What I mean by not knowing what this means is: True, we all know women like this — and being neither beautiful nor brilliant myself (often happy, sometimes not), I am confident I’ve wallowed in some victimhood at times. But don’t we all know men like this, too? Is this a ‘woman’ thing? If so, how so? I’m not sure. It’s surely a ‘human’ thing. And if it is, why is it so important here, in a book about the second sex? Simply because only women need liberating, only women try to use narcissism as a means of achieving their liberation?

But still, I just can’t stop thinking of all the male narcissists I know — being builders of houses and fellers of trees surely offers no protection from this condition. Soooo, they’re already authentically free because of their maleness, so narcissism for them is just a nasty add-on? (Put another way, what is narcissism in a man, if this is what it is in a woman?)

Actor as Narcissist

Here, I concur. Yes, I can go along with SdB’s linking of narcissism and the stage. Oy, actors!! I’ve even known some personally. “Minor” ones, of course. (And what of us and our apparently endless appetite for details about them and their lives? What is that?) SdB cites frequently from Isadora Duncan’s autobiography My Life, seeing her apparently as a bit of an exemplar of the narcissistic personality.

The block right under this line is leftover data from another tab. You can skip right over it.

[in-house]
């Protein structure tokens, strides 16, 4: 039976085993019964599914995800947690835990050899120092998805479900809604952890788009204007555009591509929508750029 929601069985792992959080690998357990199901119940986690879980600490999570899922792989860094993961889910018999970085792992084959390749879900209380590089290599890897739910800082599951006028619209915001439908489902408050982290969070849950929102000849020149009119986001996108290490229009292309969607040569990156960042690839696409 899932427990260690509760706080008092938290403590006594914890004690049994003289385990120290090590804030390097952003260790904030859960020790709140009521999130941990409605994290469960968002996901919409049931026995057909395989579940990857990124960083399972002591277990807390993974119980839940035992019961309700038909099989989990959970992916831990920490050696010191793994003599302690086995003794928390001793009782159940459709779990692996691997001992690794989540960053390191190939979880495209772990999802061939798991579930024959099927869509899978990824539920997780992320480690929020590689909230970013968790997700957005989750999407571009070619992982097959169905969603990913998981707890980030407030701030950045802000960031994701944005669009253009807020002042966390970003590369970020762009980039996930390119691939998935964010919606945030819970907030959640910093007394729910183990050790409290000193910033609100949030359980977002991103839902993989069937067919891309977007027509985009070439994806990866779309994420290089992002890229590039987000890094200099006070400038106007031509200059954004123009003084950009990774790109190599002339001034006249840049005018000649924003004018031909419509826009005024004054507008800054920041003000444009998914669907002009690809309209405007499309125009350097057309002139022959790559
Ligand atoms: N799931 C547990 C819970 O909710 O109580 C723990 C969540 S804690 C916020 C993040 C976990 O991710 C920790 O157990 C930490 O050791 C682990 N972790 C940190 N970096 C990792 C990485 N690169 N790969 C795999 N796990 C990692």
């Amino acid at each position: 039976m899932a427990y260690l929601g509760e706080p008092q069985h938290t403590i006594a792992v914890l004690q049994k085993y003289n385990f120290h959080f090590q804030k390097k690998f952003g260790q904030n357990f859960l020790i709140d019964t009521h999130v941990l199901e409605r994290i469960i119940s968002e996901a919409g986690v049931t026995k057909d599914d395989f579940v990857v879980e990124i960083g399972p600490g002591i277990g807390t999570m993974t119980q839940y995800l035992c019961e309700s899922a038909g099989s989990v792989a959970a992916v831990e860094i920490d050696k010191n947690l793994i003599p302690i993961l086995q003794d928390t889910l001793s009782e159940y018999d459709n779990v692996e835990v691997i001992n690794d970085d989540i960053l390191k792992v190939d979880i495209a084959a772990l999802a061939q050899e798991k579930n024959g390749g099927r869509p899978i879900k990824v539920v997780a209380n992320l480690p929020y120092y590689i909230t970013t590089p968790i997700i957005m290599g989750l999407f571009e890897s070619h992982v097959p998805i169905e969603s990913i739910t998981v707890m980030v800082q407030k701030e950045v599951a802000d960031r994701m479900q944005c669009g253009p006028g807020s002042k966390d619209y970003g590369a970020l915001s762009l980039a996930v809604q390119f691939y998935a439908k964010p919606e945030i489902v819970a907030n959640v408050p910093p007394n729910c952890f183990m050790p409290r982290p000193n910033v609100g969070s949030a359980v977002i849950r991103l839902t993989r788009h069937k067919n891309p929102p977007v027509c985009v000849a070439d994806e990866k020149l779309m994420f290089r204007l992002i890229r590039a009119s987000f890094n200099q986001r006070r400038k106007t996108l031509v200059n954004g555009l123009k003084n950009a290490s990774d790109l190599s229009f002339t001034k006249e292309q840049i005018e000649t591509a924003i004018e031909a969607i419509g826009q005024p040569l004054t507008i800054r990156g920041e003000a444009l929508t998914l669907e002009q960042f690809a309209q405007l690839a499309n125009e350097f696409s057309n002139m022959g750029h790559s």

Now, to conclude by returning to the ontology… and why narcissism can’t work — or is perhaps impossible…:

“There cannot be a real relationship between an individual and his double because this double does not exist. The woman narcissist suffers a radical failure. She cannot grasp herself as a totality, as plenitude, she cannot maintain the illusion of being in itself — for itself.” (697)


“If she [the narcissist] escapes an individual man’s domination, it is by accepting the tyranny of public opinion. … The paradox of her attitude is that she demands to be valued by a world to which she denies all value, since she alone counts in her own eyes.” (698)

This is an unsatisfying chapter, that feels heavily influenced by psycho-analysis again, and a psycho-analysis that need not apply uniquely to women such that I find it difficult to understand the point being made specifically about us as ‘the second sex’.